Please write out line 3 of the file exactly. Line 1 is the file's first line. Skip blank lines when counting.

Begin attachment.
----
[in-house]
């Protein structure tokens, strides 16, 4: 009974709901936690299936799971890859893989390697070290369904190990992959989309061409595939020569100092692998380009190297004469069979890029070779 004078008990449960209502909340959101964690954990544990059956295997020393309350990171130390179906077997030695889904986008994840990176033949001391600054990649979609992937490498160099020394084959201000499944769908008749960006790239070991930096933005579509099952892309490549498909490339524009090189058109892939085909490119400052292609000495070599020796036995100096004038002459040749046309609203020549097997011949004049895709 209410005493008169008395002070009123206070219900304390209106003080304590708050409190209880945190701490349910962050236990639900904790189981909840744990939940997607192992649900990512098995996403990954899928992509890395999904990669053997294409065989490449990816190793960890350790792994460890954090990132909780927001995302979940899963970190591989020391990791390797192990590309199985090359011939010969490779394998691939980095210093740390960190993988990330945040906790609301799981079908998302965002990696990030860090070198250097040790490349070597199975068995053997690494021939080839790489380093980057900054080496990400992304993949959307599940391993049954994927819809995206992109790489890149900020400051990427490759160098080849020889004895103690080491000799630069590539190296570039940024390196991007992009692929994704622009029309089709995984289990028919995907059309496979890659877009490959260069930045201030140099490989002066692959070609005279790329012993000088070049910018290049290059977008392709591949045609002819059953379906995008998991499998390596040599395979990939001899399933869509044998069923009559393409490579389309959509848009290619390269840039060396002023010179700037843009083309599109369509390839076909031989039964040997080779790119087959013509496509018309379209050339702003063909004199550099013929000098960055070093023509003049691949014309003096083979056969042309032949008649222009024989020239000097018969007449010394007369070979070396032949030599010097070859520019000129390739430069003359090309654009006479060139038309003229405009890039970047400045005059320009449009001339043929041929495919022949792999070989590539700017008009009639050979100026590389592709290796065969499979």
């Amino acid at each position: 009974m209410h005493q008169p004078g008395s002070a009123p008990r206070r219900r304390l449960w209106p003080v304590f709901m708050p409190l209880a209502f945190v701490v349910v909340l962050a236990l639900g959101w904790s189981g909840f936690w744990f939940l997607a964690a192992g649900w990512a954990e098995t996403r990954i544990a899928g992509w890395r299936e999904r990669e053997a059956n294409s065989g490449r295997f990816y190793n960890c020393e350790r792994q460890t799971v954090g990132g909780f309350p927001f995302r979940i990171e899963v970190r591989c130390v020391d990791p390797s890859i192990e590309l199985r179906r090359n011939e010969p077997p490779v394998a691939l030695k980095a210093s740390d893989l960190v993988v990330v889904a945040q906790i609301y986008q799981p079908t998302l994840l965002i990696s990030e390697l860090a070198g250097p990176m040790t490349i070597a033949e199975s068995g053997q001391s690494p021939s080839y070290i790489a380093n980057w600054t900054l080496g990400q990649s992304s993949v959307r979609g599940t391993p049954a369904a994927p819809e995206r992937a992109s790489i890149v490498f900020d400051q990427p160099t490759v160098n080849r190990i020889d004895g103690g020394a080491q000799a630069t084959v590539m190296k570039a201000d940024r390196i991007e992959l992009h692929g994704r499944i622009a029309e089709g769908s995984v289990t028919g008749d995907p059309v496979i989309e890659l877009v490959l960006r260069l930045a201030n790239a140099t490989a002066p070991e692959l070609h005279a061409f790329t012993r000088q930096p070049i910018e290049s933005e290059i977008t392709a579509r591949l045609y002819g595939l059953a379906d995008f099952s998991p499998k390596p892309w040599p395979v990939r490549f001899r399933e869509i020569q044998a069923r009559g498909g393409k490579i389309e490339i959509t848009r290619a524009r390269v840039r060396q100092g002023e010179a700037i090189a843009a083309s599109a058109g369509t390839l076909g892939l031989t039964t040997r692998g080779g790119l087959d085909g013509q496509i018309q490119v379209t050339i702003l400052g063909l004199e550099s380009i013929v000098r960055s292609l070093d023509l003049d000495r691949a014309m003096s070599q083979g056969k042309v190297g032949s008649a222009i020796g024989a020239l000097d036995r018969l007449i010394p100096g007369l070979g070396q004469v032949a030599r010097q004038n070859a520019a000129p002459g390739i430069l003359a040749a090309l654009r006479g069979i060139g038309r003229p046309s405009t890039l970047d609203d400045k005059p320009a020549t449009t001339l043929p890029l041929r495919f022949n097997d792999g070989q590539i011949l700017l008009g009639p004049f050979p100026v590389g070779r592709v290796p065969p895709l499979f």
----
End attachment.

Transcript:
């Amino acid at each position: 009974m209410h005493q008169p004078g008395s002070a009123p008990r206070r219900r304390l449960w209106p003080v304590f709901m708050p409190l209880a209502f945190v701490v349910v909340l962050a236990l639900g959101w904790s189981g909840f936690w744990f939940l997607a964690a192992g649900w990512a954990e098995t996403r990954i544990a899928g992509w890395r299936e999904r990669e053997a059956n294409s065989g490449r295997f990816y190793n960890c020393e350790r792994q460890t799971v954090g990132g909780f309350p927001f995302r979940i990171e899963v970190r591989c130390v020391d990791p390797s890859i192990e590309l199985r179906r090359n011939e010969p077997p490779v394998a691939l030695k980095a210093s740390d893989l960190v993988v990330v889904a945040q906790i609301y986008q799981p079908t998302l994840l965002i990696s990030e390697l860090a070198g250097p990176m040790t490349i070597a033949e199975s068995g053997q001391s690494p021939s080839y070290i790489a380093n980057w600054t900054l080496g990400q990649s992304s993949v959307r979609g599940t391993p049954a369904a994927p819809e995206r992937a992109s790489i890149v490498f900020d400051q990427p160099t490759v160098n080849r190990i020889d004895g103690g020394a080491q000799a630069t084959v590539m190296k570039a201000d940024r390196i991007e992959l992009h692929g994704r499944i622009a029309e089709g769908s995984v289990t028919g008749d995907p059309v496979i989309e890659l877009v490959l960006r260069l930045a201030n790239a140099t490989a002066p070991e692959l070609h005279a061409f790329t012993r000088q930096p070049i910018e290049s933005e290059i977008t392709a579509r591949l045609y002819g595939l059953a379906d995008f099952s998991p499998k390596p892309w040599p395979v990939r490549f001899r399933e869509i020569q044998a069923r009559g498909g393409k490579i389309e490339i959509t848009r290619a524009r390269v840039r060396q100092g002023e010179a700037i090189a843009a083309s599109a058109g369509t390839l076909g892939l031989t039964t040997r692998g080779g790119l087959d085909g013509q496509i018309q490119v379209t050339i702003l400052g063909l004199e550099s380009i013929v000098r960055s292609l070093d023509l003049d000495r691949a014309m003096s070599q083979g056969k042309v190297g032949s008649a222009i020796g024989a020239l000097d036995r018969l007449i010394p100096g007369l070979g070396q004469v032949a030599r010097q004038n070859a520019a000129p002459g390739i430069l003359a040749a090309l654009r006479g069979i060139g038309r003229p046309s405009t890039l970047d609203d400045k005059p320009a020549t449009t001339l043929p890029l041929r495919f022949n097997d792999g070989q590539i011949l700017l008009g009639p004049f050979p100026v590389g070779r592709v290796p065969p895709l499979f």